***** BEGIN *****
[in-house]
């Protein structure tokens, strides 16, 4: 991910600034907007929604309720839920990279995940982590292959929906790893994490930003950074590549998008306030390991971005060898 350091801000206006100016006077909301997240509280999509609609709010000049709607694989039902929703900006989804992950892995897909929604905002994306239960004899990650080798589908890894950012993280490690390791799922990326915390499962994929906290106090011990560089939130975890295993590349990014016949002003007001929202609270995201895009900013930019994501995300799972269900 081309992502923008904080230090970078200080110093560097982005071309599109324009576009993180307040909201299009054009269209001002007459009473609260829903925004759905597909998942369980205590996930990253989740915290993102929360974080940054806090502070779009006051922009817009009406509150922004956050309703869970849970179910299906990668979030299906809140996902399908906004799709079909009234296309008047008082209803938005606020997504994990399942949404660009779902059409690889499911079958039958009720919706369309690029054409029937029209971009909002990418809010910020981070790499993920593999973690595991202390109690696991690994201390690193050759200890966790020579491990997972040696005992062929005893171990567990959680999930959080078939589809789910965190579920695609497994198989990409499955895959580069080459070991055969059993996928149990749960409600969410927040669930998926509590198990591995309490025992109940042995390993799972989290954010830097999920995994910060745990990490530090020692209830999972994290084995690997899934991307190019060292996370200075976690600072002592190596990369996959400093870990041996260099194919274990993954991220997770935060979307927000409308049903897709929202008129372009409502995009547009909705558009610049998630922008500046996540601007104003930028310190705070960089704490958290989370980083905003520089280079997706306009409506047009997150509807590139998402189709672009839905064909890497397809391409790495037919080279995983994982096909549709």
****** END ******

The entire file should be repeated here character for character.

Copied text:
[in-house]
């Protein structure tokens, strides 16, 4: 991910600034907007929604309720839920990279995940982590292959929906790893994490930003950074590549998008306030390991971005060898 350091801000206006100016006077909301997240509280999509609609709010000049709607694989039902929703900006989804992950892995897909929604905002994306239960004899990650080798589908890894950012993280490690390791799922990326915390499962994929906290106090011990560089939130975890295993590349990014016949002003007001929202609270995201895009900013930019994501995300799972269900 081309992502923008904080230090970078200080110093560097982005071309599109324009576009993180307040909201299009054009269209001002007459009473609260829903925004759905597909998942369980205590996930990253989740915290993102929360974080940054806090502070779009006051922009817009009406509150922004956050309703869970849970179910299906990668979030299906809140996902399908906004799709079909009234296309008047008082209803938005606020997504994990399942949404660009779902059409690889499911079958039958009720919706369309690029054409029937029209971009909002990418809010910020981070790499993920593999973690595991202390109690696991690994201390690193050759200890966790020579491990997972040696005992062929005893171990567990959680999930959080078939589809789910965190579920695609497994198989990409499955895959580069080459070991055969059993996928149990749960409600969410927040669930998926509590198990591995309490025992109940042995390993799972989290954010830097999920995994910060745990990490530090020692209830999972994290084995690997899934991307190019060292996370200075976690600072002592190596990369996959400093870990041996260099194919274990993954991220997770935060979307927000409308049903897709929202008129372009409502995009547009909705558009610049998630922008500046996540601007104003930028310190705070960089704490958290989370980083905003520089280079997706306009409506047009997150509807590139998402189709672009839905064909890497397809391409790495037919080279995983994982096909549709």